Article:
On Calculus

Calculus! I watched an MIT lecture on Calculus on YouTube, the full course is there and I watched the first lecture. I watched the whole thing uninterrupted.

Uninterrupted?! I never watch things uninterrupted, I’m always pausing, jumping around, checking what else is going on, checking my mail, and so on. What about this held my attention?

Well, it was interesting for one, I took Calc 1-3 in college and really struggled with them but did extremely well. I spent so much time on those classes. Watching this took me back to that time… the class was from 2007, so it was still a dude standing at a blackboard and writing, pulling blackboards up and down. There was something so… comforting in that? That’s how it was when I took calculus.

It also reminded me of a time in my life when I was fucking laser focused on learning. I’m not like that anymore, at least not to that degree. I feel like I spend the majority of my life trying to find the best way to spend my time. I start watching a movie and my mind starts drifting to “hmmm maybe there’s something better I could be watching” so I go hop around and waste time looking for this mythical “best thing to watch at this moment” which is a waste of time.

Before all the internet streaming stuff I had constraints. I remember going to Blockbuster with friends and wondering around for a while trying to find something to watch. Sometimes it took a long time. But eventually we’d rent something and watch it. Making the decision of what to watch was a discrete event. It’s not like that anymore. I kind of miss it.

I guess I could put constraints on myself but I find that reallllly hard to do. I’ve tried. The fact that everything is free and available fucks up my brain. I never walked into a Blockbuster and said “oh man look at all these movies I need to watch” because I had to pay to watch them so I was choosy. I’m not choosy anymore, the price barrier is gone and everything is up for grabs, so why commit to anything?

It’s not just movies, it’s also technologies, music, etc. Everyday on Hacker News / lobste.rs there’s some new thing someone wrote that I feel the need to check out. I just spent some time looking at the Astro web framework and thought maybe I should move my blog to that from Hugo. I played with it for a little bit and then it dawned on me that maybe I should actually write content for my blog and not worry about these dumb distractions.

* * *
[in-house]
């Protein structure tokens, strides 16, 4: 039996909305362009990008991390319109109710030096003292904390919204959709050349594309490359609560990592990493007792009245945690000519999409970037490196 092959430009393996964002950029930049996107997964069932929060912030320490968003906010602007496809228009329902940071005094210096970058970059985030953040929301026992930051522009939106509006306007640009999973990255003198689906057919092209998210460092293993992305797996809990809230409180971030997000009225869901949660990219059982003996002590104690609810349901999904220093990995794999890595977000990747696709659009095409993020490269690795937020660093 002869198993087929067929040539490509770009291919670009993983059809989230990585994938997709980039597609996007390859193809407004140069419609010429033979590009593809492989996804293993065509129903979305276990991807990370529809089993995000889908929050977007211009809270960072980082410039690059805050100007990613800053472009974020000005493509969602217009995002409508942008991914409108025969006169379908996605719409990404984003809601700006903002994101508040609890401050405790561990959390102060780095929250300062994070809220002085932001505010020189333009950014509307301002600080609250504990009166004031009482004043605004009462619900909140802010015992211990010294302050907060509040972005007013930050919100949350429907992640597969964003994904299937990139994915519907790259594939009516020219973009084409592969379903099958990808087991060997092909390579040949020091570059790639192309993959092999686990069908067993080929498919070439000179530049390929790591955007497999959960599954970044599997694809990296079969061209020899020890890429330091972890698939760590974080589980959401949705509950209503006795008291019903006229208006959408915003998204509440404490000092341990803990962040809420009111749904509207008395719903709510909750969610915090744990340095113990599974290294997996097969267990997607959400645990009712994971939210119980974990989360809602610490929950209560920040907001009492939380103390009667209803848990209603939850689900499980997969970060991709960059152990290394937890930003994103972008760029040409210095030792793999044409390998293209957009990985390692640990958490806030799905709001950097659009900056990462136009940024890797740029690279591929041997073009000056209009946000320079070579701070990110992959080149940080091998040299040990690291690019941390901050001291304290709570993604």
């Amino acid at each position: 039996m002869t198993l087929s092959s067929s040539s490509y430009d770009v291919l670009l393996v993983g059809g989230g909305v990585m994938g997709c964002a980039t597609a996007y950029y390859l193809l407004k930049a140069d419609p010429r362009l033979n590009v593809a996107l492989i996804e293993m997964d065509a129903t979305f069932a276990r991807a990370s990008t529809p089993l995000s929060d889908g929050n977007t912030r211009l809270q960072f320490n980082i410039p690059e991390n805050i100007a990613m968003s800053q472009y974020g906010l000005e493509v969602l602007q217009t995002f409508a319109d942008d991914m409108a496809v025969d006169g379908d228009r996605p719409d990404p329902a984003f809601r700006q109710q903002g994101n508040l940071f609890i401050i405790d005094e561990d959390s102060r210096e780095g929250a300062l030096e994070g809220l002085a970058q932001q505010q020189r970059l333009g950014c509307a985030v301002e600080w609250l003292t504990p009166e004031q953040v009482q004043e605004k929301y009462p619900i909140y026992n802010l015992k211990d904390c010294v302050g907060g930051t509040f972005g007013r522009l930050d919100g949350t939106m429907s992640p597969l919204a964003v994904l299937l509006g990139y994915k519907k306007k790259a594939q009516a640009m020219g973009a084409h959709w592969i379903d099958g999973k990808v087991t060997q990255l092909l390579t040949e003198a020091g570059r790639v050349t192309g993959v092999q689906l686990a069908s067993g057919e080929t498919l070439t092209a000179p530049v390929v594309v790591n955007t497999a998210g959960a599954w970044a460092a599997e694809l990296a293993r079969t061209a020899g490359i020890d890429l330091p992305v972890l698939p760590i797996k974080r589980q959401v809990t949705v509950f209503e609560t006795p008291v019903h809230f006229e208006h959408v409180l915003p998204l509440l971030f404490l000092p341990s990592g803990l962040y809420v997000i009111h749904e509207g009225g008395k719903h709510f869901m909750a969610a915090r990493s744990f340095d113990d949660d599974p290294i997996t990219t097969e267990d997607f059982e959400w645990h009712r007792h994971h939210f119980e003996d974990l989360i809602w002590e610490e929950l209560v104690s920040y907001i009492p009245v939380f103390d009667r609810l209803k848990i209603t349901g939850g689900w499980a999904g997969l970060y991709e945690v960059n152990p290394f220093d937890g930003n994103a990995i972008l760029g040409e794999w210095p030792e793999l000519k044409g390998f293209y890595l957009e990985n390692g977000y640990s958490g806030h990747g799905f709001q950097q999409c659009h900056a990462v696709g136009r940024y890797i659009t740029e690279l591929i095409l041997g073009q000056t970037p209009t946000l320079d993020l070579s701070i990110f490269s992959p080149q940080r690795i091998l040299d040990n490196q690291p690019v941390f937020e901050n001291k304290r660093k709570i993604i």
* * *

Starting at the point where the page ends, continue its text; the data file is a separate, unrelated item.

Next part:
I’ll probably keep watching that Calculus course. A lot of that stuff has totally fallen out of my head except some really basic derivative and integration techniques. Really though I just want to be less of a tumbleweed tumbling across the internet.

More personal history with Calculus

I was a mediocre student in high school, I didn’t do bad but I was just not interested in many topics at school. I went to high school in Golden Colorado, the home of Coors beer and Kip Winger. I was a computer nerd, I taught myself how to program in high school and worked a part time job. I used the money from that job to build a computer and geek out on the 28.8k baud internet. School just ate into that time.

Math was my favorite subject, but even in that I wasn’t great. I didn’t take calculus, the farthest I got was pre-calc since I wasn’t on the fast track. When it came to college, I knew I wanted to study computer science. I applied to two colleges, both nearby: University of Colorado at Boulder and Colorado School of Mines. School of Mines rejected me, and University of Colorado at Boulder accepted me so I went there. There was a problem though: I got into the school but I didn’t get into the College of Engineering because my grades and prerequisites weren’t great. Without being in the College of Engineering, I couldn’t major in computer science. To get in, I needed to take Calc 1, Calc 2, Physics 1 and Chemistry 1 and get good grades. I forget how good, probably at least a B?

Ok fine, I’ll do that. I treated college mostly like I treated high school, expecting to skate by and not have to work too hard. Then came my first Calc 1 exam. I got a 63, or a D. Definitely not good enough! This totally shook me. If I couldn’t study computer science I don’t know what the fuck I would have done, I probably would have studied Math since that was in the College of Arts and Sciences. I started spending crazy amounts of time studying. I lived at home with my parents while I was in college and commuted from Golden to Boulder up Highway 93. Not a fun drive in the snow, one of the reasons I hate snow.

Since I lived at home, I had long breaks between classes so I would sit in the library and just study study study. It’s so weird to think about that now, I had no laptop, no phone, nothing, just a calculus book and paper. Oh and I had MY BRAIN. When I needed a break I either walked up to Wax Trax on “The Hill” to look at records, or I went to the arcade in the student center to play Galaga. I played a lot of Galaga, this is where my love of shmups was born.

My grades got better, the second exam I got in the 80s which beat the curve, and on the third exam I got a 99 which crushed the curve. I probably should have argued with the graders to get a 100, they dinged me a point because I didn’t write the integral limits on a intermediate step, but I had them on subsequent steps and got the answer. I didn’t care about being perfect though, I was so insanely happy to do that well.

I got an A in the class but more importantly I became a serious student and not a slacker goofball. I got into the College of Engineering, majored in Computer Science, minored in Applied Math, and got into the 5-year program to get a combined Bachelors and Masters degree. I’m proud of that. Calculus really drove that change in me.